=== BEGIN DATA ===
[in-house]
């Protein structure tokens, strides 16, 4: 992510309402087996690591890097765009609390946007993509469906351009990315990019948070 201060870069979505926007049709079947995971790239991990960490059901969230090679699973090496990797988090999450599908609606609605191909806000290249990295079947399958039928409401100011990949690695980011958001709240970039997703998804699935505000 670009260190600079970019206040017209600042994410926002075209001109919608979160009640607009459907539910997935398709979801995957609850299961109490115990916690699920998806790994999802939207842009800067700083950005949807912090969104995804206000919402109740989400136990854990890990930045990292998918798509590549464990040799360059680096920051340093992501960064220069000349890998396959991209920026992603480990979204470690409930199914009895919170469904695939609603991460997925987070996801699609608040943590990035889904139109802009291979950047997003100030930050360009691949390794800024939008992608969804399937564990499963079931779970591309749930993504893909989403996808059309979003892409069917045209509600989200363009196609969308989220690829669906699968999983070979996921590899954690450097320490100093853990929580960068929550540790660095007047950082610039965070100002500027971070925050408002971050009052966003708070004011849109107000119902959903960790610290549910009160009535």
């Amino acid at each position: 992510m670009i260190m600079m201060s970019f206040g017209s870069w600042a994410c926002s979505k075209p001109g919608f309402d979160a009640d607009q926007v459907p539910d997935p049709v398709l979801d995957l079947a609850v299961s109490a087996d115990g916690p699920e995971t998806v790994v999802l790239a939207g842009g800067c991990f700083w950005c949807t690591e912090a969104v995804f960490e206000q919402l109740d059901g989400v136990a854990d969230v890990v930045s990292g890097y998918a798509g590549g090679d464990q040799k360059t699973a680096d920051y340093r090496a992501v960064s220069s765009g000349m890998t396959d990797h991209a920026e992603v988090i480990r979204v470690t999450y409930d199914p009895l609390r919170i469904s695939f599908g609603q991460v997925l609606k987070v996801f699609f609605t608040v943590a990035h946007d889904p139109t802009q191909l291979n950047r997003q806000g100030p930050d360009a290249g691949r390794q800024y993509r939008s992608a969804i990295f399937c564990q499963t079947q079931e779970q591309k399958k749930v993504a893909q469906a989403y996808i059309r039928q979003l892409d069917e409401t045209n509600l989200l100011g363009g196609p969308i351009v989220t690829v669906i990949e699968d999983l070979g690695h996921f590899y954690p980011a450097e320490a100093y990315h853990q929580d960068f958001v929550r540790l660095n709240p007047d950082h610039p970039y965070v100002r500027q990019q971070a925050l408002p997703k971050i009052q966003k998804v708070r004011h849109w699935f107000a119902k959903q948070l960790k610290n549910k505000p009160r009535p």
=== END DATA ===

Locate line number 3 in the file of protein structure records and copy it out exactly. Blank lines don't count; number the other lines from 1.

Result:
């Amino acid at each position: 992510m670009i260190m600079m201060s970019f206040g017209s870069w600042a994410c926002s979505k075209p001109g919608f309402d979160a009640d607009q926007v459907p539910d997935p049709v398709l979801d995957l079947a609850v299961s109490a087996d115990g916690p699920e995971t998806v790994v999802l790239a939207g842009g800067c991990f700083w950005c949807t690591e912090a969104v995804f960490e206000q919402l109740d059901g989400v136990a854990d969230v890990v930045s990292g890097y998918a798509g590549g090679d464990q040799k360059t699973a680096d920051y340093r090496a992501v960064s220069s765009g000349m890998t396959d990797h991209a920026e992603v988090i480990r979204v470690t999450y409930d199914p009895l609390r919170i469904s695939f599908g609603q991460v997925l609606k987070v996801f699609f609605t608040v943590a990035h946007d889904p139109t802009q191909l291979n950047r997003q806000g100030p930050d360009a290249g691949r390794q800024y993509r939008s992608a969804i990295f399937c564990q499963t079947q079931e779970q591309k399958k749930v993504a893909q469906a989403y996808i059309r039928q979003l892409d069917e409401t045209n509600l989200l100011g363009g196609p969308i351009v989220t690829v669906i990949e699968d999983l070979g690695h996921f590899y954690p980011a450097e320490a100093y990315h853990q929580d960068f958001v929550r540790l660095n709240p007047d950082h610039p970039y965070v100002r500027q990019q971070a925050l408002p997703k971050i009052q966003k998804v708070r004011h849109w699935f107000a119902k959903q948070l960790k610290n549910k505000p009160r009535p």